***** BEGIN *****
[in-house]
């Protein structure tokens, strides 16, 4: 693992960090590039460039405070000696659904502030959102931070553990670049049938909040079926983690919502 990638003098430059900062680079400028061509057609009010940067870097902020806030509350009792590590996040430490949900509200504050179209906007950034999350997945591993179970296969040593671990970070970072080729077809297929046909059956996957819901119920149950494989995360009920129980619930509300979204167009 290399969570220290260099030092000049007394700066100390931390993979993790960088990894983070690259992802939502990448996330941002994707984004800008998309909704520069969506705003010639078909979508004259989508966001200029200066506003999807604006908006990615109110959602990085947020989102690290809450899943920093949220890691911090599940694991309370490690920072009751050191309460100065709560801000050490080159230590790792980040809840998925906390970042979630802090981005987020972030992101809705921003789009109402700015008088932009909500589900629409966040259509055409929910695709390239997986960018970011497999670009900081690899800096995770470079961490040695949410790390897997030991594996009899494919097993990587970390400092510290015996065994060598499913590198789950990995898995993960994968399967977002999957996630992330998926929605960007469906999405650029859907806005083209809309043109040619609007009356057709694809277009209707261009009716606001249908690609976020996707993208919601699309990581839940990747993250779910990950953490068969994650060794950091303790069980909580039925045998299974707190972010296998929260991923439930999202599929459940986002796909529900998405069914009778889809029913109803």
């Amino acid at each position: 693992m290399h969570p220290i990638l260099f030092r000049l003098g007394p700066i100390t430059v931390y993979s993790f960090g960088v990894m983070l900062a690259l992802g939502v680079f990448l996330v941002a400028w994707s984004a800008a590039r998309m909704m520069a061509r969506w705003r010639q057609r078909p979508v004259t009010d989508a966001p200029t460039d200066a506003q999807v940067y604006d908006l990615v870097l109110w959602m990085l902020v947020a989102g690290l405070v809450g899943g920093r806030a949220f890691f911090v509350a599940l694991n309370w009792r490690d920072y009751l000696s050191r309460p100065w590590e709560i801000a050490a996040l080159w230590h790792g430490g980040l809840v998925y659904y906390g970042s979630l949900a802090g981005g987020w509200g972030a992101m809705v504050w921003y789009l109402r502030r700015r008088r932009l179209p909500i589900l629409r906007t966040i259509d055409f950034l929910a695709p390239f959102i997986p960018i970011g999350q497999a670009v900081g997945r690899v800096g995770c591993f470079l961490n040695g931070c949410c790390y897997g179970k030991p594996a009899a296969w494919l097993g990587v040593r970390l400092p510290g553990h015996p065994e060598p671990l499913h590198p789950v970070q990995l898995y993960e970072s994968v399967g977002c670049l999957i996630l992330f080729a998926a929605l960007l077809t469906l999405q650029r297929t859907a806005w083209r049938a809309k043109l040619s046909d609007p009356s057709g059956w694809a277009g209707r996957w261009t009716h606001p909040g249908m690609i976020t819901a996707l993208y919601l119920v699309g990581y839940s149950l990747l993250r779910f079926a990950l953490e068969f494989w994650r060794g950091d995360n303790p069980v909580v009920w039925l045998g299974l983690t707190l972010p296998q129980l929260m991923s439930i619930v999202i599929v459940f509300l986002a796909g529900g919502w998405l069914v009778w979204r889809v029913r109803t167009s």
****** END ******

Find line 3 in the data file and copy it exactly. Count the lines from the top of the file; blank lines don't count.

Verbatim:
């Amino acid at each position: 693992m290399h969570p220290i990638l260099f030092r000049l003098g007394p700066i100390t430059v931390y993979s993790f960090g960088v990894m983070l900062a690259l992802g939502v680079f990448l996330v941002a400028w994707s984004a800008a590039r998309m909704m520069a061509r969506w705003r010639q057609r078909p979508v004259t009010d989508a966001p200029t460039d200066a506003q999807v940067y604006d908006l990615v870097l109110w959602m990085l902020v947020a989102g690290l405070v809450g899943g920093r806030a949220f890691f911090v509350a599940l694991n309370w009792r490690d920072y009751l000696s050191r309460p100065w590590e709560i801000a050490a996040l080159w230590h790792g430490g980040l809840v998925y659904y906390g970042s979630l949900a802090g981005g987020w509200g972030a992101m809705v504050w921003y789009l109402r502030r700015r008088r932009l179209p909500i589900l629409r906007t966040i259509d055409f950034l929910a695709p390239f959102i997986p960018i970011g999350q497999a670009v900081g997945r690899v800096g995770c591993f470079l961490n040695g931070c949410c790390y897997g179970k030991p594996a009899a296969w494919l097993g990587v040593r970390l400092p510290g553990h015996p065994e060598p671990l499913h590198p789950v970070q990995l898995y993960e970072s994968v399967g977002c670049l999957i996630l992330f080729a998926a929605l960007l077809t469906l999405q650029r297929t859907a806005w083209r049938a809309k043109l040619s046909d609007p009356s057709g059956w694809a277009g209707r996957w261009t009716h606001p909040g249908m690609i976020t819901a996707l993208y919601l119920v699309g990581y839940s149950l990747l993250r779910f079926a990950l953490e068969f494989w994650r060794g950091d995360n303790p069980v909580v009920w039925l045998g299974l983690t707190l972010p296998q129980l929260m991923s439930i619930v999202i599929v459940f509300l986002a796909g529900g919502w998405l069914v009778w979204r889809v029913r109803t167009s």